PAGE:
But, in the end, I managed to get a very thin dough almost as big as the recipe says it should be, and just cut off the sides to make a smaller rectangle for the amount of filling I had. And now, it's all filled and in the oven!

Husband, who kindly downloaded my pictures while I was taking care of other things, says that the unbaked strudel looks like a grub if you look at it quickly and don't know the scale. You'd never guess that I won his heart with a mushroom pie, would you? I think there was a qualifying, "Don't take this the wrong way, but..." I am not soothed.

After thirty minutes in the oven and thirty minutes of rest (I timed this phase; patience while waiting for food to cool is not my strongest virtue), I cut into the strudel. Flaky, mostly separate layers filled with a fairly rich mushroom and goat cheese filling.

That'll do, pig. That'll do.

Thursday, May 14, 2009

A Daring Cook: Ricotta Gnocchi

May 6th

11:03 am: For the very first Daring Cooks Challenge, we are making Ricotta Gnocchi from The Zuni Cafe Cookbook, and I'm beginning to feel like I've cursed this recipe before I've really even started.

The first time I read through the recipe, I thought it was quite similar to the gnocchi I made for HHDD quite some time ago. The method of forming the gnocchi struck me as different, but it was not until my second reading today that I noticed that there is no flour in the Zuni Cafe recipe, other than flour to roll the gnocchi in. That puts me in a completely different mindset about what I'm about to deal with, but I think I can handle it.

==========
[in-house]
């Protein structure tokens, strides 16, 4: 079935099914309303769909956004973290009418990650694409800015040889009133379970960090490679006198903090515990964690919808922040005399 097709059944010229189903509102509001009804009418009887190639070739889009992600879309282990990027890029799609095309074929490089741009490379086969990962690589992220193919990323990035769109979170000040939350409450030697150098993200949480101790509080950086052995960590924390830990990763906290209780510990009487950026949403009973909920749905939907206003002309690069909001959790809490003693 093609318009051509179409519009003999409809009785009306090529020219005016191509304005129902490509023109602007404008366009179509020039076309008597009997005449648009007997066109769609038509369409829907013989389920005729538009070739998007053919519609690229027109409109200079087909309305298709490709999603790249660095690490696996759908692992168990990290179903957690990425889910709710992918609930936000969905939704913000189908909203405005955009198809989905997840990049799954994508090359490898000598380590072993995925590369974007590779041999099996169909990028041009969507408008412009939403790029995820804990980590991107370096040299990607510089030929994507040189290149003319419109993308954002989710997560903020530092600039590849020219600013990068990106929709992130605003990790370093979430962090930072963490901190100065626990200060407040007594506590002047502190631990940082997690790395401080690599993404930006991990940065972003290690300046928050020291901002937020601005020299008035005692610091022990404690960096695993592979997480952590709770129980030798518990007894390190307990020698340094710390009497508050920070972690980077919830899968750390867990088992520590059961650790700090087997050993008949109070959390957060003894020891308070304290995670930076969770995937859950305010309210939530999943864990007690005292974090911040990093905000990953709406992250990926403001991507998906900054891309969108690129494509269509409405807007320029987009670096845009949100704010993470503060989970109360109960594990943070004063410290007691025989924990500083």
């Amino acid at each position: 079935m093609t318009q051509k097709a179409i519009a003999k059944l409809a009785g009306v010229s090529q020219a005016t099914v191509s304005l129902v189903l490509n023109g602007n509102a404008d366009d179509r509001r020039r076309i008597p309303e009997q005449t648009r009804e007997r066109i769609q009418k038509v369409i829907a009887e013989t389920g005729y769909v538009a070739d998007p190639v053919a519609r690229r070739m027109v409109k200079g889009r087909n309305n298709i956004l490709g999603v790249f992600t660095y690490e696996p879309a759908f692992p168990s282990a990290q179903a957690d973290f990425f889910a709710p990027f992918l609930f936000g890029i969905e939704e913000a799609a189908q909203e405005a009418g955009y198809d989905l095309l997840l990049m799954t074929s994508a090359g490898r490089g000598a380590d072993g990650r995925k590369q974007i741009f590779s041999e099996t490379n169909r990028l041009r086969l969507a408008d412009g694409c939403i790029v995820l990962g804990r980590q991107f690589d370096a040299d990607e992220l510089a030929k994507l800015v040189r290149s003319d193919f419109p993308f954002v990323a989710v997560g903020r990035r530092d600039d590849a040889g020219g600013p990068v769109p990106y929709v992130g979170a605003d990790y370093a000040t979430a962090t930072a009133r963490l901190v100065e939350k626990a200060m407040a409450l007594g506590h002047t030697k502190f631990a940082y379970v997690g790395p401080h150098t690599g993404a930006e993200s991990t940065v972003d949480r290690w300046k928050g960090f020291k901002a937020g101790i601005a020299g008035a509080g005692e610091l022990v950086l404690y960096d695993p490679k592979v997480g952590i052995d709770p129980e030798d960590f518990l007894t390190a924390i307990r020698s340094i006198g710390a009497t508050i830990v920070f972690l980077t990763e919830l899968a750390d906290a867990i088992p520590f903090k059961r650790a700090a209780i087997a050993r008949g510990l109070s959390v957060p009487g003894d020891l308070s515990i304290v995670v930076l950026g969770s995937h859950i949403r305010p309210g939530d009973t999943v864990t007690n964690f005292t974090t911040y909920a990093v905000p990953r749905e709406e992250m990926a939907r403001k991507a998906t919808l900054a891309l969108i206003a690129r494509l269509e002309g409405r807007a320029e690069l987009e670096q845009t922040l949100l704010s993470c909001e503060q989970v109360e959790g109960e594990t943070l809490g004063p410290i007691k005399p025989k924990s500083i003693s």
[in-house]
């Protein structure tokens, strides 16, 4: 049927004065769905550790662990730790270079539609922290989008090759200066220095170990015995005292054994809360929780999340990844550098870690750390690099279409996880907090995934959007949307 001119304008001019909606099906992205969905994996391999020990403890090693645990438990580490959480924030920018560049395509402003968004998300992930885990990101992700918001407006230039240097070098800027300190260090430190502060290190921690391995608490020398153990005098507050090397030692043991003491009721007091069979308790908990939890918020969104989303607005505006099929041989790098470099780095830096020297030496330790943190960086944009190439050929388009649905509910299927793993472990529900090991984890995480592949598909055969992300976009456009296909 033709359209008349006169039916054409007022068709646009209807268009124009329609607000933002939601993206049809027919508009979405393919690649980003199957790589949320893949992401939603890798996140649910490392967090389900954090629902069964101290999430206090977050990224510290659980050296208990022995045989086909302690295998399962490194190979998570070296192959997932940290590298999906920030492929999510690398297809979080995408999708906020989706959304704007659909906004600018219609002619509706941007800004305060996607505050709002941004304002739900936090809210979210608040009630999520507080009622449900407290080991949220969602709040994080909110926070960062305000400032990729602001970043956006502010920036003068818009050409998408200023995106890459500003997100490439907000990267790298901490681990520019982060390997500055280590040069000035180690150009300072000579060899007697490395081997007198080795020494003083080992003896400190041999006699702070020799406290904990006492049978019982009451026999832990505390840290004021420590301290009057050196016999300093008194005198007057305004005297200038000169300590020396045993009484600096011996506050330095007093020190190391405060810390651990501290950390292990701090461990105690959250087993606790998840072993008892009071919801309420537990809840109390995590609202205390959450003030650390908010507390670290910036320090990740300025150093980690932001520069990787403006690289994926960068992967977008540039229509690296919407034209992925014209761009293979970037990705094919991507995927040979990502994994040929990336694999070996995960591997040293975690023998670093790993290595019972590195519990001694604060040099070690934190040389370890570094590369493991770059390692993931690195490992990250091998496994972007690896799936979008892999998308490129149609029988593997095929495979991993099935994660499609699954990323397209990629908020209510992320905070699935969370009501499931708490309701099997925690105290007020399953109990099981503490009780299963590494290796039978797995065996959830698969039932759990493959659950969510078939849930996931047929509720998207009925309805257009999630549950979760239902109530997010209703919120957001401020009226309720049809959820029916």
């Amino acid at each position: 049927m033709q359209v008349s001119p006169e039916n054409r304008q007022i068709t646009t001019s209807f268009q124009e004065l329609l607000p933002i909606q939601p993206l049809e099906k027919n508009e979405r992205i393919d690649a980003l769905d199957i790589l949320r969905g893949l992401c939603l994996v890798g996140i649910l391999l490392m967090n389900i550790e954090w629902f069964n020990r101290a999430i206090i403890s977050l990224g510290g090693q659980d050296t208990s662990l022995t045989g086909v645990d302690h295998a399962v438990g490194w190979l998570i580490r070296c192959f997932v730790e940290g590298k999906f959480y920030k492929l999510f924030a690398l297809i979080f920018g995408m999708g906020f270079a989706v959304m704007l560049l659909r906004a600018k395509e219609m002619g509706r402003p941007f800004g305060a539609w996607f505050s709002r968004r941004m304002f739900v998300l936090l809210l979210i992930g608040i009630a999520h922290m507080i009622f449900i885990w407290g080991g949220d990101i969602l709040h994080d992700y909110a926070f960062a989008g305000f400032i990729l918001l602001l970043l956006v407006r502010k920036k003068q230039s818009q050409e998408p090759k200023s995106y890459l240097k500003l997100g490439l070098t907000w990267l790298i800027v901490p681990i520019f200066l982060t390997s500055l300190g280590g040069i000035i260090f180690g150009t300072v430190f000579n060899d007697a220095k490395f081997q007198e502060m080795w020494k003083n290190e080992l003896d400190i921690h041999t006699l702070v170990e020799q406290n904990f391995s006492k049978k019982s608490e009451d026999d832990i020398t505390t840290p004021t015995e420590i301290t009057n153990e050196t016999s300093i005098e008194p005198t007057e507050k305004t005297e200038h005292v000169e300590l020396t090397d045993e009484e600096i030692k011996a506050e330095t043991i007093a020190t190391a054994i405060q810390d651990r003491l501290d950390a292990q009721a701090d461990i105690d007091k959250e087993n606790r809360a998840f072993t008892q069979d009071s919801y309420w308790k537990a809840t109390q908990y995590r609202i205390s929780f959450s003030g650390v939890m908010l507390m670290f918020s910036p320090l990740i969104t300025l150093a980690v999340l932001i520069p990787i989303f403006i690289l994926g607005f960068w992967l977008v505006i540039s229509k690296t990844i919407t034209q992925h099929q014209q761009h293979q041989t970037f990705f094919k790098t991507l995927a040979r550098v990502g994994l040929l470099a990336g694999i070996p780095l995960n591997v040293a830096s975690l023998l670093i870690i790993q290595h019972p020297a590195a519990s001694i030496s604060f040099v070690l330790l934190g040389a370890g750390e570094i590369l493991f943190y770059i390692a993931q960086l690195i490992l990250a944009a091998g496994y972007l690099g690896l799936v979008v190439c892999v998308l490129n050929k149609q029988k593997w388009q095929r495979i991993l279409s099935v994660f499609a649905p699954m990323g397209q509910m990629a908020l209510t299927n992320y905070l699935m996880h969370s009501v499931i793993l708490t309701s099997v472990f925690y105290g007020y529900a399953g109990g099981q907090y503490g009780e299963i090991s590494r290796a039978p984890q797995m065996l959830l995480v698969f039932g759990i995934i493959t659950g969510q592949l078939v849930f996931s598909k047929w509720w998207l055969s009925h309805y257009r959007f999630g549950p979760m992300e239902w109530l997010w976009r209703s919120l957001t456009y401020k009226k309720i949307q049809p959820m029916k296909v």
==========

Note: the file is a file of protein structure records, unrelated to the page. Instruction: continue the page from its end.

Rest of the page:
The ricotta, straight from the container.

The first step in the recipe is to drain the ricotta for a long time. Two cups of it, or approximately a pound. Well. I bought my ricotta at Fresh and Easy yesterday. It's not truly fresh ricotta, recommended for this recipe, but it's a big step above "normal" store-bought ricotta. The ingredients list reads, "Pasteurized whey, milk, citric acid, salt." Not too bad. It comes already draining in its own little strainer. I took the recipe's warnings seriously, though, so it's currently draining. The problem is that I have not one pound, but 12 ounces. Twelve ounces that do not look like a cup and a half. More like a generous cup. I guess I'm making a half-recipe and hoping for the best.

The drained ricotta, waiting to be forced through the sieve.

1:45 pm:
After almost four hours of sitting in a strainer with a couple pounds of weight on top, my ricotta has given up not one drop of liquid other than what the towel has absorbed. I'm calling it dry and thinking ahead to the next step.

4:41 pm: Creamy. Lemony. Delicate. Almost like an air-filled, savory, bite-sized lemon cheesecake. Truly. Delicious.

The luscious interior.